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7 In-store Fulfillment Best Practices to Optimize Customer Experience

Blog Post
Since the pandemic, store fulfillment has become a mainstay order fulfillment practice for major retailers and eCommerce businesses.
two woman filling orders from their store

Retail customers expect an omnichannel shopping experience that is convenient, easy, with options to obtain their order in a way that works best for them. Since the pandemic, store fulfillment has become a mainstay order fulfillment practice for major retailers and eCommerce businesses. Customers have flocked to buy online pickup in store (BOPIS), as well as ship-to-store, and a plethora of other store fulfillment practices available today.

If you’re already operating store fulfillment as part of your eCommerce strategy, or if you’re considering how to implement a successful strategy, the following are seven best practices to ensure your store fulfillment options truly optimize customer experience.

  1. Offer store fulfillment options you can support well. There are many store fulfillment options and pandemic uncertainty led some retailers to feel they must offer all of them to meet customer expectations (and keep the business open). Today, this can be a mistake if you are not able to truly optimize each fulfillment strategy. For store fulfillment to improve customer experience, it has to be truly pleasing, convenient, well-coordinated and timely. That means you need to have the employees, training, resources, floor space, logistics, order management system, reverse logistics process, cloud technology, and automation needed to coordinate each in-store fulfillment option. Be sure that you leverage only store fulfillment options that you can really support and optimize.

  2. Integrate and automate your systems and applications. Many retailers were caught in the midst of digital transformation when the pandemic forced them to pivot to store fulfillment, like curbside pickup. While some retailers leapfrogged their digital transformation by years to meet the crisis, others find that they are still grappling with a legacy order fulfillment process, systems, and applications that are disconnected, on-premises (not cloud based), and that do not offer a seamless user experience. Omnichannel retail experiences are defined by a seamless flow across channels and systems so that there is no break or disruption in the customer experience. To achieve this and to deploy store fulfillment operations, you must have cloud-based systems that are integrated and automated to streamline the flow. If you aren’t there yet, this is the place to focus resources.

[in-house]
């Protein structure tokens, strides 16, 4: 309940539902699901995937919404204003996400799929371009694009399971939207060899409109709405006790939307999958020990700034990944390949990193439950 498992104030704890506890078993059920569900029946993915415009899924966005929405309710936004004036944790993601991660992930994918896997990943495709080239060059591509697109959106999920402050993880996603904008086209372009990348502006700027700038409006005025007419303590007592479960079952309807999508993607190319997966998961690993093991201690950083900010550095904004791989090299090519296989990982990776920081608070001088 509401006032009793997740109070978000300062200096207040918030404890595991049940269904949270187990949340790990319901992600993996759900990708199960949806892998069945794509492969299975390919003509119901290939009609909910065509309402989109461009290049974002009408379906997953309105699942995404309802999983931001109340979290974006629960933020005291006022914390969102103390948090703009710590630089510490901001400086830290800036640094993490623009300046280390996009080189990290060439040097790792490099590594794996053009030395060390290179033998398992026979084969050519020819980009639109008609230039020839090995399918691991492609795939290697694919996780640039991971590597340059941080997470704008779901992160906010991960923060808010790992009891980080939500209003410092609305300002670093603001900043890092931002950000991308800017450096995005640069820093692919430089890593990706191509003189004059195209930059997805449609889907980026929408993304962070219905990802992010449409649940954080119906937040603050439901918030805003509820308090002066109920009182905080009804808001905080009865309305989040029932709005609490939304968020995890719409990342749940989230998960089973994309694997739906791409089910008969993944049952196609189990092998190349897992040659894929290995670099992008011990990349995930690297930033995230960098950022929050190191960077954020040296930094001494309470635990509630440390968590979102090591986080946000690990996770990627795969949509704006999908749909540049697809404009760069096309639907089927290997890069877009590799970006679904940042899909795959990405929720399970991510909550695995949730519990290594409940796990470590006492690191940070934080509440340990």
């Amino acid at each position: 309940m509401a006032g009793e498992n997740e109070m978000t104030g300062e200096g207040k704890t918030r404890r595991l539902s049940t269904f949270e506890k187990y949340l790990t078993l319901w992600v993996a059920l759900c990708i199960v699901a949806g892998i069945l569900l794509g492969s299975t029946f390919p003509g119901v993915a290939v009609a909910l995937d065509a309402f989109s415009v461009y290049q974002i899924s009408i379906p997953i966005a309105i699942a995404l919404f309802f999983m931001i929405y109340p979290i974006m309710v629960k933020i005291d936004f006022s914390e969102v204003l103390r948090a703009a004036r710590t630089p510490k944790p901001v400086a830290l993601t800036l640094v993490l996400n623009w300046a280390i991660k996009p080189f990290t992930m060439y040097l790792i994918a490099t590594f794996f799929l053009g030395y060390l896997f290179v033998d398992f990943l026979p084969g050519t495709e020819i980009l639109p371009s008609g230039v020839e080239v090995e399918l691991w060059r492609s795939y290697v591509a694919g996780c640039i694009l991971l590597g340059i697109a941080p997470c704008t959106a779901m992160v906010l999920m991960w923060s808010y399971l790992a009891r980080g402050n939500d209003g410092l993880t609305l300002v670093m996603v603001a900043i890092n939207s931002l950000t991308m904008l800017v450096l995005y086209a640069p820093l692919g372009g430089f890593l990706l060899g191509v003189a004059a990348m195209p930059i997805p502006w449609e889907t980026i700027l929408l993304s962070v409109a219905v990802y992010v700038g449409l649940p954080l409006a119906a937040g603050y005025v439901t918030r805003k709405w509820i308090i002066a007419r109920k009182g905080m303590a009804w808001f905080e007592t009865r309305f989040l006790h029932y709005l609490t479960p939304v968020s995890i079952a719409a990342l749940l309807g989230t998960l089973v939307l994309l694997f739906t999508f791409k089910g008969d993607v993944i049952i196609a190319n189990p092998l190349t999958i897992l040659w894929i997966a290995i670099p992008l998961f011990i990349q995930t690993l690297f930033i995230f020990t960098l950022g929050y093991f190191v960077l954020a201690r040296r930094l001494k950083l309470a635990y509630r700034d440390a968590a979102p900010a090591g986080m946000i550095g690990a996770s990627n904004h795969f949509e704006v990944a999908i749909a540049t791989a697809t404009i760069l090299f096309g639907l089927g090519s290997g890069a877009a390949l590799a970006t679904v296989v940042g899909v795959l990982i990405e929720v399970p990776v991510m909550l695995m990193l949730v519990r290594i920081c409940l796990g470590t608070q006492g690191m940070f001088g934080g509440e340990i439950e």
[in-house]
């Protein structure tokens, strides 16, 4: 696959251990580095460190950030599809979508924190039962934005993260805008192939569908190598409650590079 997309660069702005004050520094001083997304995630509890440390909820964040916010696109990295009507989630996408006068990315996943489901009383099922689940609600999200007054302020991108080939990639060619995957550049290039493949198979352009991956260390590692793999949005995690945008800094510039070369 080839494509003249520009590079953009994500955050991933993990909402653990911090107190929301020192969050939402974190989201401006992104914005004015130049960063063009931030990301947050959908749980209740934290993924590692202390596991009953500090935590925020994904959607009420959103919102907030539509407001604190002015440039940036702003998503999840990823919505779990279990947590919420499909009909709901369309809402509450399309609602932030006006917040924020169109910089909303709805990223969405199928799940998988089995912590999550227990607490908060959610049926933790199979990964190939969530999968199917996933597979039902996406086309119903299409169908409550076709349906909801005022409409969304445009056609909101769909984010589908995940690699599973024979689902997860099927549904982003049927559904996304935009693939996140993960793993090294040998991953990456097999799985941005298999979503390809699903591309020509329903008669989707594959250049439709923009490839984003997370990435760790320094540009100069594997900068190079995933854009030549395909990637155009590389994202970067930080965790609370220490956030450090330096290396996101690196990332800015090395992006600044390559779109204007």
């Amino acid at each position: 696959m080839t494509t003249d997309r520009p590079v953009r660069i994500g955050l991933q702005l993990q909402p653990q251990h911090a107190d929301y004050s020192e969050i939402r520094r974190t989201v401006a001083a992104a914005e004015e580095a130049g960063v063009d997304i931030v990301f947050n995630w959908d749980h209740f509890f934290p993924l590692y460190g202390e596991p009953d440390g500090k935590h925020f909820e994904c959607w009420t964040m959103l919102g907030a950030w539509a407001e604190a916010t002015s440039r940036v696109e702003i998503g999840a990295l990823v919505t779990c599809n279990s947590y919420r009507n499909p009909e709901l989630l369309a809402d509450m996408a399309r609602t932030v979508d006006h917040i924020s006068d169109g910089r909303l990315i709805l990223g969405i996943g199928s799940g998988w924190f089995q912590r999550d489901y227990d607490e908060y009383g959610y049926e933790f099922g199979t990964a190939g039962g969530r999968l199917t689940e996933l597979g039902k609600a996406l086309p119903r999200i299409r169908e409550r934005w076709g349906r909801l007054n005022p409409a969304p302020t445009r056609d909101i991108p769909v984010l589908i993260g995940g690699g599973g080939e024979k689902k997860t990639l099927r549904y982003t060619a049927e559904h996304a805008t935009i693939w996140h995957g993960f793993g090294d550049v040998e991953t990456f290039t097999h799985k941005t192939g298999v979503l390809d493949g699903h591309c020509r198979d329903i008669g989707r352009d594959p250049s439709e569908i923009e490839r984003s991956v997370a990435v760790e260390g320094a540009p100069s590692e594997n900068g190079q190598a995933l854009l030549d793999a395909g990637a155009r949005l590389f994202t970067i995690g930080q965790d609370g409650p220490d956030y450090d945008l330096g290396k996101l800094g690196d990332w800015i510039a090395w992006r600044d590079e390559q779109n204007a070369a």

3. Gain 360 real-time visibility into the supply chain. Inventory management is crucial to store fulfillment, but to gain that you need full visibility into the supply chain. Integrated inventory management systems and order management systems will enable you to see customer orders, supplier data, product availability, distribution centers, delivery times, delays, and where inventory is at all times. Customers will need to know inventory availability during their eCommerce shopping experience to help with their purchase decision making.